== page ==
Take the 2-minute tour ×
Stack Overflow is a question and answer site for professional and enthusiast programmers. It's 100% free, no registration required.

I'm running a very small database that contains a table with a column containing data of type INTERVAL HOUR TO MINUTE. Although this means the table will only store time intervals with minute precision, the database system I am using (PostgreSQL) will return an interval with microsecond precision on a aggregate function such as AVG(). Can I rely on this behavior, or is it possible that in the future the database system will return values with only minute precision? How do other DBMS's behave in this respect?

I'm asking because values in the table do not require finer than minute precision, but I expect higher precision when I use an aggregate function.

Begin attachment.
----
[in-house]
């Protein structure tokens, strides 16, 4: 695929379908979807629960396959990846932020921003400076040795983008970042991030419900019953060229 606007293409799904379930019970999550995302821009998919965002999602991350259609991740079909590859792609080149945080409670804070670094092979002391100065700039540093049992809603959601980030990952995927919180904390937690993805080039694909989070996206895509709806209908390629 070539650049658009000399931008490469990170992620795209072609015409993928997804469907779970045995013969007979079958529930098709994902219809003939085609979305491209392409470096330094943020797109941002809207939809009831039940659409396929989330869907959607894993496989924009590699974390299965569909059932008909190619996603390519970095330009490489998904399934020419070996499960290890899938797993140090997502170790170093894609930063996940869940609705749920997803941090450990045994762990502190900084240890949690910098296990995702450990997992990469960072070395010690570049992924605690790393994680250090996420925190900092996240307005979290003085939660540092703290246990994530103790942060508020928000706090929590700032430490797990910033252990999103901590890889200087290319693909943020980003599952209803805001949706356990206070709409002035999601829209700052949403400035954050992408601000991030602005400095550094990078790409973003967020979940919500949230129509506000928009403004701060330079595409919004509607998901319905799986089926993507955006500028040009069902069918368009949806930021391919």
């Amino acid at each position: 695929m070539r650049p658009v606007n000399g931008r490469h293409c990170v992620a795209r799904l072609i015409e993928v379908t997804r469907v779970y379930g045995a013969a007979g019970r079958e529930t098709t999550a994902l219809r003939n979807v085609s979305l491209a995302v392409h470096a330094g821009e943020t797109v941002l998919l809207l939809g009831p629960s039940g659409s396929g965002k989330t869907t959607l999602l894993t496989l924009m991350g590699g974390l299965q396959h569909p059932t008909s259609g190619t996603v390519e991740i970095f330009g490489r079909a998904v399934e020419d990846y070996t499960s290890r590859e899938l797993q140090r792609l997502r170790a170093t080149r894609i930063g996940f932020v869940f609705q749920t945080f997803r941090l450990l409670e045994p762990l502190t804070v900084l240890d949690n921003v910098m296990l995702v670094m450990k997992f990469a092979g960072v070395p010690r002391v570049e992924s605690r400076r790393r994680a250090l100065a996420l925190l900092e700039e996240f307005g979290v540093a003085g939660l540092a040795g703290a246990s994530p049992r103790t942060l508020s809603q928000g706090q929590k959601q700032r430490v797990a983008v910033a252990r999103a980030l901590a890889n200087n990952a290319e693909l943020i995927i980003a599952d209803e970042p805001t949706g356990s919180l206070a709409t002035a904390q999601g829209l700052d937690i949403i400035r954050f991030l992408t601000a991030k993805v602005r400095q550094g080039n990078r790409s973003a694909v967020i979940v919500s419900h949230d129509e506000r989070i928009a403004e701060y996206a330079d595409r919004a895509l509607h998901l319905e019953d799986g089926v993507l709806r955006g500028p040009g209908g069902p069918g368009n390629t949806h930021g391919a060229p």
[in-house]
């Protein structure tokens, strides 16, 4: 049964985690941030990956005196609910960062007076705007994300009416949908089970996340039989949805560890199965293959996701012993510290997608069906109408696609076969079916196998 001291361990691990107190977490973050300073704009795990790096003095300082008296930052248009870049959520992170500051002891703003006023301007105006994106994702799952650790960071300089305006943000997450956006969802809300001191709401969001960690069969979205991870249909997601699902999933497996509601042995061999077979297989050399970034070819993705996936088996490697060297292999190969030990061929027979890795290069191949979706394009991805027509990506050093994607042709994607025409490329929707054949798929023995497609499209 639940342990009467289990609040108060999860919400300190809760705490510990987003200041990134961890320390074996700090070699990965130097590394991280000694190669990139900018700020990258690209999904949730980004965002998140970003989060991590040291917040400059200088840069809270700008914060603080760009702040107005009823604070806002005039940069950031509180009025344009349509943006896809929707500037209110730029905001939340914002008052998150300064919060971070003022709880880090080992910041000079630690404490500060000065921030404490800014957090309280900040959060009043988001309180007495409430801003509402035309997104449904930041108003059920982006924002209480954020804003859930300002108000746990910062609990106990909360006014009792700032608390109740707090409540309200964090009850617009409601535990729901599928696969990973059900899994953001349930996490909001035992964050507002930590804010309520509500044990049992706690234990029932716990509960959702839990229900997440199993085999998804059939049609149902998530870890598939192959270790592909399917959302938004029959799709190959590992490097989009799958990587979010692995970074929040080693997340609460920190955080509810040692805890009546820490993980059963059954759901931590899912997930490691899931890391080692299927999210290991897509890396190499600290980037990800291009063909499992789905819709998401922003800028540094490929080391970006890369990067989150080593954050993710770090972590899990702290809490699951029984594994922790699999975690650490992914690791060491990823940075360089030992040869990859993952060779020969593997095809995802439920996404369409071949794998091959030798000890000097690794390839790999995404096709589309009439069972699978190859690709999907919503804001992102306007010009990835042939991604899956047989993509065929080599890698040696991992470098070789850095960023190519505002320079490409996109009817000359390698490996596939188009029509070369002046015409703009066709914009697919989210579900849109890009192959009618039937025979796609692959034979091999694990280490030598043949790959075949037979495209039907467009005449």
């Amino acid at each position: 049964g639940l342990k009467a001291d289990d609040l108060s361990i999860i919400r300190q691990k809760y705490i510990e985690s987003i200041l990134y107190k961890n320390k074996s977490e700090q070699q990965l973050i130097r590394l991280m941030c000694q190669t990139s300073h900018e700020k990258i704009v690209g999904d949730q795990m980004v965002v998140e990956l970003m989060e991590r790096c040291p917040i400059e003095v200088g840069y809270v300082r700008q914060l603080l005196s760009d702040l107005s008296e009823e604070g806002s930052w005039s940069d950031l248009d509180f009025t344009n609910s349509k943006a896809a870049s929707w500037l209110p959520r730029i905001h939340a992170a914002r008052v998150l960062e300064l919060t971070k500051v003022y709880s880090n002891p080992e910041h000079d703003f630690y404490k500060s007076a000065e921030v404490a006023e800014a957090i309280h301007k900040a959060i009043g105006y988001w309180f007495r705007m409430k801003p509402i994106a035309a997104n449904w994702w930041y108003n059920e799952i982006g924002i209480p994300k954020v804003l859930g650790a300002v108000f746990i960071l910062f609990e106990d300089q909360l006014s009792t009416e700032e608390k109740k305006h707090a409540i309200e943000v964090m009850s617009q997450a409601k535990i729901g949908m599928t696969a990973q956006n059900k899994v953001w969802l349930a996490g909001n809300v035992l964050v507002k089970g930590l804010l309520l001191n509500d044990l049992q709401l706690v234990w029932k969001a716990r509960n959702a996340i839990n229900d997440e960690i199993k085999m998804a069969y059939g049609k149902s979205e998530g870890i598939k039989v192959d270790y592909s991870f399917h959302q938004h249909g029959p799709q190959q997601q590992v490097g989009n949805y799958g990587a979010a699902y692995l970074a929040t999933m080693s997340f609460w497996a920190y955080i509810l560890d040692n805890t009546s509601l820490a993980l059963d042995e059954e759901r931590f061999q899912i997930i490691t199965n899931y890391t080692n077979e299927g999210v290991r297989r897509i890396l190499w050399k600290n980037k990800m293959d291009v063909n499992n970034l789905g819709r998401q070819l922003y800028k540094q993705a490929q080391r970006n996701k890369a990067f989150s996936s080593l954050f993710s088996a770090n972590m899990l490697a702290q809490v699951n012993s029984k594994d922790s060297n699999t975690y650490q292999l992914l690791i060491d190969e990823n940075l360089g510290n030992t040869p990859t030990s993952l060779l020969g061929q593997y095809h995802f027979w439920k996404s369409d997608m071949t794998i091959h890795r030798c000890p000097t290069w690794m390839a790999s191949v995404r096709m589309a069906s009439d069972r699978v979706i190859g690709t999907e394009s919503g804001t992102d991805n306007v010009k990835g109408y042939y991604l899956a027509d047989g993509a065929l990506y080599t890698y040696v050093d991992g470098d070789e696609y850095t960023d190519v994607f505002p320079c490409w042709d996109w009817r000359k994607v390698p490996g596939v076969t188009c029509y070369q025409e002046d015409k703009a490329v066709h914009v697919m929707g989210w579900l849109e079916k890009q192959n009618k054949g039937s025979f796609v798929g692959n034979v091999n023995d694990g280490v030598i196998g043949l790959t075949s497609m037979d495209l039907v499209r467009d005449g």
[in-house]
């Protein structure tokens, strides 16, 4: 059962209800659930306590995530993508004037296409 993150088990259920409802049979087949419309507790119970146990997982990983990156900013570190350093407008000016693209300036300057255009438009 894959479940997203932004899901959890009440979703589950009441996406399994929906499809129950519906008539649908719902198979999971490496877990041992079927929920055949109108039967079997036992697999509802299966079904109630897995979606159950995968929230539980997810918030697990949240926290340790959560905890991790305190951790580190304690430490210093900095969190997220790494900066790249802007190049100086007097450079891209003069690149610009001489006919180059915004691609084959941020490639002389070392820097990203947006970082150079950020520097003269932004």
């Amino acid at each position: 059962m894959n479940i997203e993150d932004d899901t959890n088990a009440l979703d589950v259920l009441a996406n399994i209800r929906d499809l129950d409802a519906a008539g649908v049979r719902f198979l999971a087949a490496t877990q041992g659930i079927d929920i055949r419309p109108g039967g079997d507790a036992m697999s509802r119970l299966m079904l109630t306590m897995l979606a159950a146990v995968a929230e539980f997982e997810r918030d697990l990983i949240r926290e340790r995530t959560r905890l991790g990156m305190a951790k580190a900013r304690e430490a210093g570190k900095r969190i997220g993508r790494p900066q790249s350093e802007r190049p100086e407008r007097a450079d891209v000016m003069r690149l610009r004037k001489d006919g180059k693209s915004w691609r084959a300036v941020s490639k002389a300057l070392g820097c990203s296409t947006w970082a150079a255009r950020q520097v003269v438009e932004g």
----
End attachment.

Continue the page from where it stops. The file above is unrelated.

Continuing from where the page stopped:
share|improve this question

1 Answer 1

up vote 2 down vote accepted

An aggregate function such as avg() has to return the general form of an interval, as the average of multiple values can lie in between. This will definitely not change in future releases. Also, the datatypes are identical internally. Just the least significant parts get truncated.

The behavior is similar with other datatypes. If you compute an average over an integer column, you get a result of type numeric that can hold exact results.

If you want the results to be truncated (not your request), you can always cast to interval hour to minute explicitly to be sure.

SELECT avg(i)::interval hour to minute from mytbl;

I can't say much about other RDBMSes. Maybe additional answers can fill in here?

share|improve this answer

Your Answer


By posting your answer, you agree to the privacy policy and terms of service.

Not the answer you're looking for? Browse other questions tagged or ask your own question.